Back in February I attended the HTML5 Denver Users Group presentation – Making Your UI Scream (Not Your Users) by Wesley Hales. From the title of the presentation you can probably guess that his talk was about website performance. Most of what he had to say about performance, I’ve heard before, but one of the things that Wesley brought up was reflow. I’ve built plenty of websites and performance is always at the top of my list, but I never looked too much into reflow. This was my biggest takeaway from Wesley. Now that performance for mobile websites is a huge consideration, I’ve been interested in other micro-optimizations. Maybe another reason that I haven’t taken reflow into consideration before is because I follow one of Wesley’s rules: Don’t let micro-optimizations weigh you down. Finish the project first.
More On Reflow
Reflow is the process in which the browser calculates the positions and geometries of all the elements in the DOM tree for visual presentation. Reflow is a user-blocking browser operation that can effect the UX, and in this day-and-age of immediate gratification, performance is a very important UX consideration. One of the most powerful things about jQuery is it’s ability to easily manipulate the DOM with methods like .show(), .hide() and .attr(), but in order to minimize reflow you should avoid touching the DOM as much as possible.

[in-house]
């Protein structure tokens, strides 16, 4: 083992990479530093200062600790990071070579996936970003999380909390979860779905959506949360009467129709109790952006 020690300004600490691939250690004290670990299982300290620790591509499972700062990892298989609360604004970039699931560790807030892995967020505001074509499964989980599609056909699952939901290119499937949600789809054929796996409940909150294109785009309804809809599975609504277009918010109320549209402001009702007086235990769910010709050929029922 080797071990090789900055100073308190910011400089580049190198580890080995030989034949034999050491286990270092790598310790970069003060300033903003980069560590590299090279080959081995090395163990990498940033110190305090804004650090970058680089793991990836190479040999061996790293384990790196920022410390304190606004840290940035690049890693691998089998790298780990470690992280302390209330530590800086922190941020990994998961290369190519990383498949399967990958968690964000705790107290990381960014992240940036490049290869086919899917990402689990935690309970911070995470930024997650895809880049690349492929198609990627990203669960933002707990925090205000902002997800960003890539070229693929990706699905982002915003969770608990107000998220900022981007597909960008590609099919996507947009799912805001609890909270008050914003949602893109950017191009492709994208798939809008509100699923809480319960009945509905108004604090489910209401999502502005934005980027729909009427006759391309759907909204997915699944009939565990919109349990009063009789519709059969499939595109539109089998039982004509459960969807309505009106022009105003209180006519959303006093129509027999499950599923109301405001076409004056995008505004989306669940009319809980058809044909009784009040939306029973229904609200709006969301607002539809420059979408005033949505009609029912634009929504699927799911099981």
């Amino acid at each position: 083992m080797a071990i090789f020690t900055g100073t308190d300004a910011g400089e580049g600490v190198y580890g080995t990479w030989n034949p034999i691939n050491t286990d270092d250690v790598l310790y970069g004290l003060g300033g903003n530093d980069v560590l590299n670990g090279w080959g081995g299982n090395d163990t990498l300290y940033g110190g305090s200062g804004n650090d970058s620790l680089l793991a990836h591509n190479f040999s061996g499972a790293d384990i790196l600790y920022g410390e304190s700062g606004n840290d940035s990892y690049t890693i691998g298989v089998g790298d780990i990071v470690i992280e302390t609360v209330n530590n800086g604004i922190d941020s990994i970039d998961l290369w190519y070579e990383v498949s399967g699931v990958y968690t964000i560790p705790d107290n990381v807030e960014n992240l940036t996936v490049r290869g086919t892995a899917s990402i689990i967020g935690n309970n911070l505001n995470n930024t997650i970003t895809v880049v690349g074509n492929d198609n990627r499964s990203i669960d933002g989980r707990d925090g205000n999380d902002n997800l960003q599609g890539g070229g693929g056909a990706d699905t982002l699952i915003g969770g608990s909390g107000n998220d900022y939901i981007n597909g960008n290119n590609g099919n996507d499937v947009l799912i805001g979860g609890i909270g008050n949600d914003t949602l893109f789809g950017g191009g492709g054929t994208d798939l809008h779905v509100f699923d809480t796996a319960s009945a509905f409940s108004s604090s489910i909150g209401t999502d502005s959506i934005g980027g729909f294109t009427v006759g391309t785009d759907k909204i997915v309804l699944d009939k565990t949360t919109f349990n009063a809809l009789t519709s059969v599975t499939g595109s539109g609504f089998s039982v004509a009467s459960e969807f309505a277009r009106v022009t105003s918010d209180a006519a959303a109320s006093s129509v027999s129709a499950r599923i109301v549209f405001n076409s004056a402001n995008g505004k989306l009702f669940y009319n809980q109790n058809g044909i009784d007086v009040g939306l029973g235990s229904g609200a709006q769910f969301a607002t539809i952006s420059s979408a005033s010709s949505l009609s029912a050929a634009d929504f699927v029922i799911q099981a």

Another consideration to minimize reflow is to avoid complex CSS selector such as descendant selectors. A descendant selector will only select a selector that is a descendant of another specific selector. An example of descendant selectors might look like this:
ul li span a
Descendant selectors are very CPU intensive, so try to avoid them at all costs. I would recommend changing the class on the element that you need to style instead of using descendant selectors. On that note, avoid making CSS changes via the style attribute as this will cause reflow for each style change.
- Minimizing browser reflow
- Notes on HTML Reflow
How do you avoid reflow?